Bekelman's study is an example of patient-centered cancer comparative effectiveness research, which provides reliable, useful information to help individual patients make informed cancer care decisions and improve cancer care outcomes.

The Penn-led study examined radiation treatment and hormone therapy in the Surveillance Epidemiology and End Results (SEER) Medicare database. SEER collects data from population-based cancer registries that cover 26 percent of the U.S. population and Medicare, which covers 97 percent of the U.S. population 65 years of age or older. Patients received treatments not by random assignment but as part of their normal clinical care. Bekelman's team utilized specialized analysis techniques to mimic randomized clinical trials in data from routine care and to identify which treatments are best for men of different age groups and cancer severity.

For more information: www.jco.ascopubs.org

Related Content

Brain Imaging Predicts Language Learning in Deaf Children
News | Magnetic Resonance Imaging (MRI) | January 23, 2018
January 23, 2018 – In a new international collaborative...
Imricor Announces Enrollment Completion for Clinical Study on Vision-MR Ablation Catheter
News | Interventional Radiology | January 23, 2018
January 23, 2018 – Imricor Medical Systems announced completion of enrollment for the...
ASTRO and ASCO Launch New Cancer Care Quality Registry
News | Radiation Therapy | January 22, 2018
January 22, 2018 — A registry that tracks the quality of medical care provided to patients receiving cancer treatment
First Hospitals Achieve Inter-System Connectivity Across Accuray Radiation Therapy Platforms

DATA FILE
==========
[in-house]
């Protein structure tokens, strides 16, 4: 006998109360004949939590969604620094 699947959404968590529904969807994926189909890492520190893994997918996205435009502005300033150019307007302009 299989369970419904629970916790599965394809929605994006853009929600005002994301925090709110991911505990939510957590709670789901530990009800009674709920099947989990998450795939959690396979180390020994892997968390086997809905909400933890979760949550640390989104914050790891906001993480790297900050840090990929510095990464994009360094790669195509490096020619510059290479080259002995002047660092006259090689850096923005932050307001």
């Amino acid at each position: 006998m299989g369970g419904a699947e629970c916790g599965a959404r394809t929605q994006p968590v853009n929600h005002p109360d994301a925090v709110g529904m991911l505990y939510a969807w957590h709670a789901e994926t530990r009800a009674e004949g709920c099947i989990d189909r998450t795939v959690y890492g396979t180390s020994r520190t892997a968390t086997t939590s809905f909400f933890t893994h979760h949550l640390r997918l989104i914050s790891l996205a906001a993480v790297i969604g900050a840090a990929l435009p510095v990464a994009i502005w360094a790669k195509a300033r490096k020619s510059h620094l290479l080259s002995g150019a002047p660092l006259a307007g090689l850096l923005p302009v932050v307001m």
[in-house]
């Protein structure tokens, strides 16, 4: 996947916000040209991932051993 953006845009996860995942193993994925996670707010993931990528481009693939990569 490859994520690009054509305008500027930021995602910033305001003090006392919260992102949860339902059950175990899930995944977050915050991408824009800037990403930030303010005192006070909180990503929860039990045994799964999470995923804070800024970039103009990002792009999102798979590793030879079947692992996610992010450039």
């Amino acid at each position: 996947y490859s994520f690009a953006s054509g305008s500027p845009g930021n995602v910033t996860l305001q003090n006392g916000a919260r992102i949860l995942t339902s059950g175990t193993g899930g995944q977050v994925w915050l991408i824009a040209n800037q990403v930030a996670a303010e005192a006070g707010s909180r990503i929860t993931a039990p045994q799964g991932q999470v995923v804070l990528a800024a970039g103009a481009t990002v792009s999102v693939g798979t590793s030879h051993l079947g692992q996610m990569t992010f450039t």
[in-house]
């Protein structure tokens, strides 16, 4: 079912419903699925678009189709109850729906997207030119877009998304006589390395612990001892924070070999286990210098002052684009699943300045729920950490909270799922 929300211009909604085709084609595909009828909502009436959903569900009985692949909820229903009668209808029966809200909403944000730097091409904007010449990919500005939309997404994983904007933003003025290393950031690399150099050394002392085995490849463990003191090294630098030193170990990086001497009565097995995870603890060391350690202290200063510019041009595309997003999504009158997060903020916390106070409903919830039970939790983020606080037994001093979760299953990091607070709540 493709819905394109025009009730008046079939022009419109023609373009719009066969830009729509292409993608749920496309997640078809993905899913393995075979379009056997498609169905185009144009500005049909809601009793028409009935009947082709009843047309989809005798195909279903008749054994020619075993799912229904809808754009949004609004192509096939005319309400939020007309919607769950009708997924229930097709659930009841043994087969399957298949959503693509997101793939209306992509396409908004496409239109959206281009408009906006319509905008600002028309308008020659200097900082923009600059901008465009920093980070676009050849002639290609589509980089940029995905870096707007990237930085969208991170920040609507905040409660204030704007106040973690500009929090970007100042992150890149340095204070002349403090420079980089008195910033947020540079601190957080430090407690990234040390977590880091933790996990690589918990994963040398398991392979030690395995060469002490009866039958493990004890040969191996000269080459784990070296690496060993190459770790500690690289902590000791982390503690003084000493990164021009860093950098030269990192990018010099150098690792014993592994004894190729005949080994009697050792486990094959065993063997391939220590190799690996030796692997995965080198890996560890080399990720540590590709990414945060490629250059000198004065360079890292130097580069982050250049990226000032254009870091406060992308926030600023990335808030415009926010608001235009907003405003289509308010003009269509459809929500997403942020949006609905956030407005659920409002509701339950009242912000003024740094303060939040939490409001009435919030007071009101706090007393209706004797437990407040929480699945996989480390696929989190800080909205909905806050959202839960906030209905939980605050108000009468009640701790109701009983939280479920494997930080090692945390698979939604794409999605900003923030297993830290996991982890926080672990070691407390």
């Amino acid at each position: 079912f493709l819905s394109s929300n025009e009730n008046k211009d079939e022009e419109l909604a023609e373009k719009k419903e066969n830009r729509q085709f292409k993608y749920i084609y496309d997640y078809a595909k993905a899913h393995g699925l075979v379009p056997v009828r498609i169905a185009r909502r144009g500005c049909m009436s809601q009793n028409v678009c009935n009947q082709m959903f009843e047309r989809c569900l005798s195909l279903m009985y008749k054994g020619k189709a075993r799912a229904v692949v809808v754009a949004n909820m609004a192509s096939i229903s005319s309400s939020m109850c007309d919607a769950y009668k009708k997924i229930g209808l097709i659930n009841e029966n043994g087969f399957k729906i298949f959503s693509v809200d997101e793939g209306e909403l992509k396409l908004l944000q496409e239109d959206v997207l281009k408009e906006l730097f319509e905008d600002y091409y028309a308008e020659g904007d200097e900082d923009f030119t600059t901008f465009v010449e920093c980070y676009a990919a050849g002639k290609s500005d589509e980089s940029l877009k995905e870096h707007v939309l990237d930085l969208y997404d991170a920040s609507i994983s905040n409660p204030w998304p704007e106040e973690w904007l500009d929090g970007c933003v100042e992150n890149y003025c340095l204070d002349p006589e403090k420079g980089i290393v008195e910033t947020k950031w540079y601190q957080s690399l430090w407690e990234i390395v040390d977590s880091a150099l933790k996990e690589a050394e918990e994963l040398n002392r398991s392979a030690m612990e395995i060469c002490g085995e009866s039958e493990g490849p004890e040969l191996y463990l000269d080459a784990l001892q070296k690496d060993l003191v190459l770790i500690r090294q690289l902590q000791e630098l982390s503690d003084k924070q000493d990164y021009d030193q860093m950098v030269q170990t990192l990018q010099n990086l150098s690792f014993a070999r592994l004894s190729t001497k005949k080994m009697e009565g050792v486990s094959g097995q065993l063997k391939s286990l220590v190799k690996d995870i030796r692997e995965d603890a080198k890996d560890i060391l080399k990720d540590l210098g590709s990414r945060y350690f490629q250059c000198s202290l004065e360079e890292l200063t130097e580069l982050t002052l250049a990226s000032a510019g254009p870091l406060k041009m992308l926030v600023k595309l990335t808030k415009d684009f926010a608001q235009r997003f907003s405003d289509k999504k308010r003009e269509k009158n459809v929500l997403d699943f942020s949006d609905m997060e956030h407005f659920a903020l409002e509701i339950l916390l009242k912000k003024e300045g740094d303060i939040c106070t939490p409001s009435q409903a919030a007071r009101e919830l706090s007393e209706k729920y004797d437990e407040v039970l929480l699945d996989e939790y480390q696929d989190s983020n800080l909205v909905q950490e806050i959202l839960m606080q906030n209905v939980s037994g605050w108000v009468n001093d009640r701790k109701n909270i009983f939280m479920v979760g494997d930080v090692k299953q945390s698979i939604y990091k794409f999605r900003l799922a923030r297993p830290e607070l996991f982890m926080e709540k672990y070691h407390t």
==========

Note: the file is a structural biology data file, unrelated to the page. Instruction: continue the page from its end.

News | Radiation Therapy | January 19, 2018
Accuray Inc. announced recently that the Heidelberg University Hospital in Heidelberg, Germany, and Oscar Lambret...
RayStation Selected for New Carbon Ion Therapy Center in Japan
News | Treatment Planning | January 18, 2018
January 18, 2018 – RayStation has been chosen as the treatment planning system for a new carbon-ion therapy facility
Raysearch Receives First Order for the Raycare Oncology Information System
News | Oncology Information Management Systems (OIMS) | January 18, 2018
January 18, 2018 – Anderson Regional Cancer Center (ARCC) in Meridian, Mississippi, has placed the first order for...
Transpara Deep Learning Software Matches Experienced Radiologists in Mammogram Reading
News | Computer-Aided Detection Software | January 12, 2018
Deep learning and artificial intelligence improves the efficiency and accuracy of reading mammograms, according to...
Smartphone Addiction Creates Imbalance in Brain
News | Mobile Devices | January 11, 2018
Researchers have found an imbalance in the brain chemistry of young people addicted to smartphones and the internet,...
Fat Distribution in Women and Men Provides Clues to Heart Attack Risk
News | Women's Health | January 11, 2018
January 11, 2018 – It’s not the amount of fat in your body but where it is stored that may increase your risk for hea
Emergency Radiologists See Inner Toll of Opioid Use Disorders

Rates of Imaging Positivity for IV-SUDs Complications. Image courtesy of Efren J. Flores, M.D.

News | Clinical Study | January 11, 2018
January 11, 2018 – Emergency radiologists are seeing a high prevalence of patients with complications related to opio
Overlay Init